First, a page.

“Because of the position of the moon and because the moon is a solid object,” he said, “we can see it more clearly. The sun is a ball of plasma, really hot gas, and doesn’t have such a defined surface. So when you put these things in the sky, the moon we see actually can be about the same size as the sun.

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The Lewiston Tribune

Dr. Universe: How do we know there are other planets?

I looked through a high-power telescope for the first time in college. I couldn’t believe how many stars I saw. It’s hard to imagine all the planets orbiting all those stars.

I talked about how we know those planets are out there with my friend Jose Vazquez. He’s an astronomer at Washington State University.

He told me that scientists look for planets outside our solar system using a number of instruments—like a photometer. That’s a tool that attaches to a telescope and measures light.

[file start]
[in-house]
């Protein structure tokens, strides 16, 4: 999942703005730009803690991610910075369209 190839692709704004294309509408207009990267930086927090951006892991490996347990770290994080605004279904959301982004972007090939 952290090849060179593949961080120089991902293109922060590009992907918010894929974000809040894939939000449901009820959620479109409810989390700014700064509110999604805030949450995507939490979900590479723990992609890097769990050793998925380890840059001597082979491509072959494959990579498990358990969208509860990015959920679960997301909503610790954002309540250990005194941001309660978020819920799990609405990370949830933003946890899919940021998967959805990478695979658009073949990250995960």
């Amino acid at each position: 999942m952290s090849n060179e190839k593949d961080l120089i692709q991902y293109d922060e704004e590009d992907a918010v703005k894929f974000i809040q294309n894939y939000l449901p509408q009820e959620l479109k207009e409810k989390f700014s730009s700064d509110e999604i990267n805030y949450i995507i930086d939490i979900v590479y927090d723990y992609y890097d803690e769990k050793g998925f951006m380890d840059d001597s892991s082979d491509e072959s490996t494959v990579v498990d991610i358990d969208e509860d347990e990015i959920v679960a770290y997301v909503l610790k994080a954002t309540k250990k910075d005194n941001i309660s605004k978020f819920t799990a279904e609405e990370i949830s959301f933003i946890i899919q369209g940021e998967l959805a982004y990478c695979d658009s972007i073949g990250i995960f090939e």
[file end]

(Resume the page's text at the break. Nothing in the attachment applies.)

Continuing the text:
The sun and eight major planets make up our solar system. All the planets outside our solar system are called extrasolar planets or exoplanets. Some of them are called hot Jupiters. Exoplanets orbit other stars—just like we orbit the sun.

The closest exoplanet is nearly 25 trillion miles away. Scientists can’t point a telescope and look directly at a planet that distant. They can’t send a rover that far. Instead, they look for clues that a planet is there.

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Ask Dr. Universe

Nobel Prize in physics for probing electrons

Three scientists who experimentally probed the blurry realm of the electron have been awarded the 2023 Nobel Prize in physics. The scientists, hailing from the United States, Germany and Sweden, used extraordinarily short pulses of light to track the way electrons move in atoms and create the chemical bonds necessary for the formation of molecules.

The work honored Tuesday comes from a discipline known as attosecond physics, so called because the pulses of light used in the experiments last only an attosecond, a period so brief that scientists say there are as many attoseconds in one second as there have been seconds since the dawn of time roughly 13.8 billion years ago.